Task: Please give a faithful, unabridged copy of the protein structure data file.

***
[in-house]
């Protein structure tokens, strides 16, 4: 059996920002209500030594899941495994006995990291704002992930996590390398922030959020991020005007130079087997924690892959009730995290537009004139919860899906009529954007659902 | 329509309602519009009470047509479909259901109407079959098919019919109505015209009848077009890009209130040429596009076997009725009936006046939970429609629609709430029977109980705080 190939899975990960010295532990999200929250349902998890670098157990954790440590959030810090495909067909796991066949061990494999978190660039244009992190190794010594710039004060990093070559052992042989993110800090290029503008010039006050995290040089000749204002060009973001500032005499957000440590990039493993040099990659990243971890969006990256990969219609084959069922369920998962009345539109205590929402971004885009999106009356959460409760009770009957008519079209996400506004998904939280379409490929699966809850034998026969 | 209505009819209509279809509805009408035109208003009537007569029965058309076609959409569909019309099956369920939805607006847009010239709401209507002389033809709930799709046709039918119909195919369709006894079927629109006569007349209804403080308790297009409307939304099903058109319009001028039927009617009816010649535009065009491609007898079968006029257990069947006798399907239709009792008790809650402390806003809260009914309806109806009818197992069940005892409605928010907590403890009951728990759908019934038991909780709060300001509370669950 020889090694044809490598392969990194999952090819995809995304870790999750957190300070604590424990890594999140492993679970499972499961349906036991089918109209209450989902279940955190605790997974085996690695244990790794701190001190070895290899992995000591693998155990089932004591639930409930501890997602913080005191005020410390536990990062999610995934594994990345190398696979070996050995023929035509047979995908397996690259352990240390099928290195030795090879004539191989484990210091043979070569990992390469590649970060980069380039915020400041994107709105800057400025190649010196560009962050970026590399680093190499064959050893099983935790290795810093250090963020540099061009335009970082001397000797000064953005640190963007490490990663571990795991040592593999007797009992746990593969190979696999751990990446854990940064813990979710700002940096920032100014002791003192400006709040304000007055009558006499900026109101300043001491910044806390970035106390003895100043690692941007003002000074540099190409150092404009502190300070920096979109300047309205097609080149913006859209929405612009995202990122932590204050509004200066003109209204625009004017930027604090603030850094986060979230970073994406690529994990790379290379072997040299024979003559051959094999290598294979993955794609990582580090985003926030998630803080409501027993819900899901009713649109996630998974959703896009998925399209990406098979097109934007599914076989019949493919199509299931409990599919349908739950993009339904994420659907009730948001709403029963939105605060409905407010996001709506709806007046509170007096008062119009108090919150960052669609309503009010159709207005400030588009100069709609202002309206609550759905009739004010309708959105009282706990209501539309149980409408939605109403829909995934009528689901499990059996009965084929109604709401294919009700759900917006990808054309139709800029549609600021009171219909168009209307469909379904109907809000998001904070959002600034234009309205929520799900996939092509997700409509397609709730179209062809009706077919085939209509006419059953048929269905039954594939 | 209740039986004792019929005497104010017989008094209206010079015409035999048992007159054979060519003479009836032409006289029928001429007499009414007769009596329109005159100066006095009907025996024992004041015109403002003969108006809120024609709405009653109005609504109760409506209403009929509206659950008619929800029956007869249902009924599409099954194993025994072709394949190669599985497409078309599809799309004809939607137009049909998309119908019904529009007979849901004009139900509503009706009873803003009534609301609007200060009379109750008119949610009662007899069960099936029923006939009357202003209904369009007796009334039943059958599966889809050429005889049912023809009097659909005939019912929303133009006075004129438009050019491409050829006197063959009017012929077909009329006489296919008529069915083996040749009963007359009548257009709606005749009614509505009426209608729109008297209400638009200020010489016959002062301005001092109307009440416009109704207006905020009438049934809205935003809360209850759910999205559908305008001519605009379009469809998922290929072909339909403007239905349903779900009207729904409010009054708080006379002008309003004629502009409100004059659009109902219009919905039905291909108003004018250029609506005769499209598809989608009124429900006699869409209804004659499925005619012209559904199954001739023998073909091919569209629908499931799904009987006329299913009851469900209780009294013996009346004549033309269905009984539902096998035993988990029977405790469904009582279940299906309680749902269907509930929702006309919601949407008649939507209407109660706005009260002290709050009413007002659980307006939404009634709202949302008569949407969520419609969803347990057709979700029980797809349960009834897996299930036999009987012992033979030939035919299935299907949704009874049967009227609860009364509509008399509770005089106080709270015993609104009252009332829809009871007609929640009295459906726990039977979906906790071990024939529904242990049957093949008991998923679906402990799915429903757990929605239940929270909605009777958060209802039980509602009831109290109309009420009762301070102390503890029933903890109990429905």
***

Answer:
[in-house]
């Protein structure tokens, strides 16, 4: 059996920002209500030594899941495994006995990291704002992930996590390398922030959020991020005007130079087997924690892959009730995290537009004139919860899906009529954007659902 | 329509309602519009009470047509479909259901109407079959098919019919109505015209009848077009890009209130040429596009076997009725009936006046939970429609629609709430029977109980705080 190939899975990960010295532990999200929250349902998890670098157990954790440590959030810090495909067909796991066949061990494999978190660039244009992190190794010594710039004060990093070559052992042989993110800090290029503008010039006050995290040089000749204002060009973001500032005499957000440590990039493993040099990659990243971890969006990256990969219609084959069922369920998962009345539109205590929402971004885009999106009356959460409760009770009957008519079209996400506004998904939280379409490929699966809850034998026969 | 209505009819209509279809509805009408035109208003009537007569029965058309076609959409569909019309099956369920939805607006847009010239709401209507002389033809709930799709046709039918119909195919369709006894079927629109006569007349209804403080308790297009409307939304099903058109319009001028039927009617009816010649535009065009491609007898079968006029257990069947006798399907239709009792008790809650402390806003809260009914309806109806009818197992069940005892409605928010907590403890009951728990759908019934038991909780709060300001509370669950 020889090694044809490598392969990194999952090819995809995304870790999750957190300070604590424990890594999140492993679970499972499961349906036991089918109209209450989902279940955190605790997974085996690695244990790794701190001190070895290899992995000591693998155990089932004591639930409930501890997602913080005191005020410390536990990062999610995934594994990345190398696979070996050995023929035509047979995908397996690259352990240390099928290195030795090879004539191989484990210091043979070569990992390469590649970060980069380039915020400041994107709105800057400025190649010196560009962050970026590399680093190499064959050893099983935790290795810093250090963020540099061009335009970082001397000797000064953005640190963007490490990663571990795991040592593999007797009992746990593969190979696999751990990446854990940064813990979710700002940096920032100014002791003192400006709040304000007055009558006499900026109101300043001491910044806390970035106390003895100043690692941007003002000074540099190409150092404009502190300070920096979109300047309205097609080149913006859209929405612009995202990122932590204050509004200066003109209204625009004017930027604090603030850094986060979230970073994406690529994990790379290379072997040299024979003559051959094999290598294979993955794609990582580090985003926030998630803080409501027993819900899901009713649109996630998974959703896009998925399209990406098979097109934007599914076989019949493919199509299931409990599919349908739950993009339904994420659907009730948001709403029963939105605060409905407010996001709506709806007046509170007096008062119009108090919150960052669609309503009010159709207005400030588009100069709609202002309206609550759905009739004010309708959105009282706990209501539309149980409408939605109403829909995934009528689901499990059996009965084929109604709401294919009700759900917006990808054309139709800029549609600021009171219909168009209307469909379904109907809000998001904070959002600034234009309205929520799900996939092509997700409509397609709730179209062809009706077919085939209509006419059953048929269905039954594939 | 209740039986004792019929005497104010017989008094209206010079015409035999048992007159054979060519003479009836032409006289029928001429007499009414007769009596329109005159100066006095009907025996024992004041015109403002003969108006809120024609709405009653109005609504109760409506209403009929509206659950008619929800029956007869249902009924599409099954194993025994072709394949190669599985497409078309599809799309004809939607137009049909998309119908019904529009007979849901004009139900509503009706009873803003009534609301609007200060009379109750008119949610009662007899069960099936029923006939009357202003209904369009007796009334039943059958599966889809050429005889049912023809009097659909005939019912929303133009006075004129438009050019491409050829006197063959009017012929077909009329006489296919008529069915083996040749009963007359009548257009709606005749009614509505009426209608729109008297209400638009200020010489016959002062301005001092109307009440416009109704207006905020009438049934809205935003809360209850759910999205559908305008001519605009379009469809998922290929072909339909403007239905349903779900009207729904409010009054708080006379002008309003004629502009409100004059659009109902219009919905039905291909108003004018250029609506005769499209598809989608009124429900006699869409209804004659499925005619012209559904199954001739023998073909091919569209629908499931799904009987006329299913009851469900209780009294013996009346004549033309269905009984539902096998035993988990029977405790469904009582279940299906309680749902269907509930929702006309919601949407008649939507209407109660706005009260002290709050009413007002659980307006939404009634709202949302008569949407969520419609969803347990057709979700029980797809349960009834897996299930036999009987012992033979030939035919299935299907949704009874049967009227609860009364509509008399509770005089106080709270015993609104009252009332829809009871007609929640009295459906726990039977979906906790071990024939529904242990049957093949008991998923679906402990799915429903757990929605239940929270909605009777958060209802039980509602009831109290109309009420009762301070102390503890029933903890109990429905």